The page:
Saturday, November 11, 2006

A Fitting story for this Veterans Day

A U.S. Marine, Corporal Jason Dunham, has been awarded our nation's highest honor for his heroic act performed in combat in Iraq. Corporal Dunham will receive a posthumous Medal of Honor for throwing his body on an enemy hand grenade in a successful attempt to save his buddies. God bless Corporal Dunham for his ultimate sacrifice. This is the second Medal of Honor to come out of the Iraq war. The first one, also posthumous, was awarded to Sergeant First Class Paul Smith of the U.S. Army. Right at the beginning of the War in 2003, he did an Audie Murphy and jumped on the top of an armored personnel carrier and used its mounted machine gun to break up an enemy attack. He killed around 50 enemy before he was mortally wounded.

Although it seems like something impossible to comprehend, the act of smothering a hand grenade with one's body is not unheard of, and it seems to be a Marine thing. Several Marines on Iwo Jima and elsewhere in the World War II Pacific Theater were awarded the Medal of Honor for sacrificing themselves by smothering a Japanese hand grenade with their bodies so that not everyone in the vicinity would perish. This act is pretty much a guaranteed Medal of Honor, because your chance of surviving such an act is pretty much nil. I have read of one Marine who pulled two enemy hand grenades under him and actually survived - how, I have no idea!

On Thursday, I did my part to introduce my mostly pampered, mostly clueless students to the sacrifices some of our Veterans have made in our country's history. I showed the D-Day Airborne drop scene at the beginning of the second episode of Band of Brothers. This scene has all the intensity, but almost none of the violence and language that makes the D-Day scene from Saving Private Ryan so inappropriate to show kids of middle school age. I could tell that the scene I showed hit home with many of my students, and left some of them astonished. They had no idea of what some people in combat have been through, and I emphasized to my students that it was all done for them, so they could play their video games, listen to their hip-hop, and tool around in the mall.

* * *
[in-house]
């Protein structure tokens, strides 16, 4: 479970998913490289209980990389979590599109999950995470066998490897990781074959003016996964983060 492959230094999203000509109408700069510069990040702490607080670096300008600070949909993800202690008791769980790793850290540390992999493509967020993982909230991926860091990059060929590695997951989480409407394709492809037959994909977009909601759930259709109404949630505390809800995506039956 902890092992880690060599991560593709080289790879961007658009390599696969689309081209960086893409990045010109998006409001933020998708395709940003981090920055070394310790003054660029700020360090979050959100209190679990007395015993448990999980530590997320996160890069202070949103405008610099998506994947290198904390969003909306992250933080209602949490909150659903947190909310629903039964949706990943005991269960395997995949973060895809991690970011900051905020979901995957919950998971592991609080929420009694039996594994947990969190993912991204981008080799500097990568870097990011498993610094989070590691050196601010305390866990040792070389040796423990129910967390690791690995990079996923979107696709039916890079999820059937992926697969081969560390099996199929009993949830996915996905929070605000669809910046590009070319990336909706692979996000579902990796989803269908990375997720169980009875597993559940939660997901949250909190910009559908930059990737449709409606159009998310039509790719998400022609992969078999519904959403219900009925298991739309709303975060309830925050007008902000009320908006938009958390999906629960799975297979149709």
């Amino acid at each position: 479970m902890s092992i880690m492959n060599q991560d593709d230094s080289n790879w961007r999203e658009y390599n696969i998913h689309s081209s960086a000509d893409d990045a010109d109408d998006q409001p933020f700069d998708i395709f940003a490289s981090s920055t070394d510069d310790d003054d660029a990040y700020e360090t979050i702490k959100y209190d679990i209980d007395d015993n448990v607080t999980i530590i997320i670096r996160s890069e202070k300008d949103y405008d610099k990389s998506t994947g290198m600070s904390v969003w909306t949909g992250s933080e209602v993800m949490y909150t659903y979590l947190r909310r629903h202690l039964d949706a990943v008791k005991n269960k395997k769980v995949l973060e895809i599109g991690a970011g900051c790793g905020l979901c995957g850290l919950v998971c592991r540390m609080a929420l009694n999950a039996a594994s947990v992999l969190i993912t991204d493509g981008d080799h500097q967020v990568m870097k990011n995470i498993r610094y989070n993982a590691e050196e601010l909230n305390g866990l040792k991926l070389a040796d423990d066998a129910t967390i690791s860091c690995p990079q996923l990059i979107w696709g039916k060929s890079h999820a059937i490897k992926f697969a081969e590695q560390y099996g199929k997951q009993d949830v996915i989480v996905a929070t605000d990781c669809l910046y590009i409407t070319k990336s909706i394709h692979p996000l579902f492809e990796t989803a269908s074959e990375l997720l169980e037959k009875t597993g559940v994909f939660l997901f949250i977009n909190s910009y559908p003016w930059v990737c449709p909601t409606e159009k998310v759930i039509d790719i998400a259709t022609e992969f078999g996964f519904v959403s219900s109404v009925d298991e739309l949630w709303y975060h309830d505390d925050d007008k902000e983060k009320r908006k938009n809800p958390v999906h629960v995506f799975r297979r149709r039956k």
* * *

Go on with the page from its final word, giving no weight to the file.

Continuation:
I am a veteran, but I am not a combat veteran. The closest I ever came to seeing combat was spending six months in Macedonia in 1994 during the war in the former Yugoslavia. Twice, I went out to the border near Serbia with a loaded weapon, but that is the extent of it. I always stand in awe of the people I know who have actually been in the world of which very few people have experienced: the situation where people are trying to kill you, and you are trying to kill them. It has to be the most surreal feeling in the world, and it is one that I will always wonder about, but at the same time, be glad that I never had to experience.

To all our veterans, whether they have seen combat or not, I thank them on this day when we honor their service and their sacrifices.

Good Day to You, Sir.

1 comment:

Anonymous said...

Thank you for your service.